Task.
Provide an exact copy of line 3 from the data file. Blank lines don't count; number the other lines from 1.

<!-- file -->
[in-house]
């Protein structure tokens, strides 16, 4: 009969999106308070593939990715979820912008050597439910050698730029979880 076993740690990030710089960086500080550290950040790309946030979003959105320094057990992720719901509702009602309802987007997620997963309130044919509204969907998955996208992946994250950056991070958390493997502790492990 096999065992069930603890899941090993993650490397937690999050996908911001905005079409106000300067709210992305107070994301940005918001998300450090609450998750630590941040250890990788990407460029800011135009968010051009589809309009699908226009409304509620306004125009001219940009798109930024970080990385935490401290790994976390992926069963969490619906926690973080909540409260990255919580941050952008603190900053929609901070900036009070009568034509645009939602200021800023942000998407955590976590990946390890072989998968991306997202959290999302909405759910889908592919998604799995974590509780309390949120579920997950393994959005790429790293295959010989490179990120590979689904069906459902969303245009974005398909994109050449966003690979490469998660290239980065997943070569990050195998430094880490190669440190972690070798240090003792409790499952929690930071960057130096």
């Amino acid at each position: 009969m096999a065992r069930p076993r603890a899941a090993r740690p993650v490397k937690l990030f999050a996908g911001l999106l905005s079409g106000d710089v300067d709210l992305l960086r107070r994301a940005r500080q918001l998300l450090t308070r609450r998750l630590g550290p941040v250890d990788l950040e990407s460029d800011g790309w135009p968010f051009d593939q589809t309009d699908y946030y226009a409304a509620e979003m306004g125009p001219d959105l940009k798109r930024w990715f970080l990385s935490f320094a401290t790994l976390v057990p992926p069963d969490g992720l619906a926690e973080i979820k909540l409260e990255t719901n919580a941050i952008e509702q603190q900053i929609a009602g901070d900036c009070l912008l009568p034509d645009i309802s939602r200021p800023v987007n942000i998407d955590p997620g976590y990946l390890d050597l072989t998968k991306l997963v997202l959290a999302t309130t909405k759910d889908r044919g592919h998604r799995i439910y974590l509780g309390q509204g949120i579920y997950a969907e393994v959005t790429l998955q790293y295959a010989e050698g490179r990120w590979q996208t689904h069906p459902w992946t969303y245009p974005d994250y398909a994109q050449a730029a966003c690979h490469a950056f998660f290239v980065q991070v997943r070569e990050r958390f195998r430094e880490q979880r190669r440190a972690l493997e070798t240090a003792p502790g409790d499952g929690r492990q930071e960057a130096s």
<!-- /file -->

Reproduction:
């Amino acid at each position: 009969m096999a065992r069930p076993r603890a899941a090993r740690p993650v490397k937690l990030f999050a996908g911001l999106l905005s079409g106000d710089v300067d709210l992305l960086r107070r994301a940005r500080q918001l998300l450090t308070r609450r998750l630590g550290p941040v250890d990788l950040e990407s460029d800011g790309w135009p968010f051009d593939q589809t309009d699908y946030y226009a409304a509620e979003m306004g125009p001219d959105l940009k798109r930024w990715f970080l990385s935490f320094a401290t790994l976390v057990p992926p069963d969490g992720l619906a926690e973080i979820k909540l409260e990255t719901n919580a941050i952008e509702q603190q900053i929609a009602g901070d900036c009070l912008l009568p034509d645009i309802s939602r200021p800023v987007n942000i998407d955590p997620g976590y990946l390890d050597l072989t998968k991306l997963v997202l959290a999302t309130t909405k759910d889908r044919g592919h998604r799995i439910y974590l509780g309390q509204g949120i579920y997950a969907e393994v959005t790429l998955q790293y295959a010989e050698g490179r990120w590979q996208t689904h069906p459902w992946t969303y245009p974005d994250y398909a994109q050449a730029a966003c690979h490469a950056f998660f290239v980065q991070v997943r070569e990050r958390f195998r430094e880490q979880r190669r440190a972690l493997e070798t240090a003792p502790g409790d499952g929690r492990q930071e960057a130096s």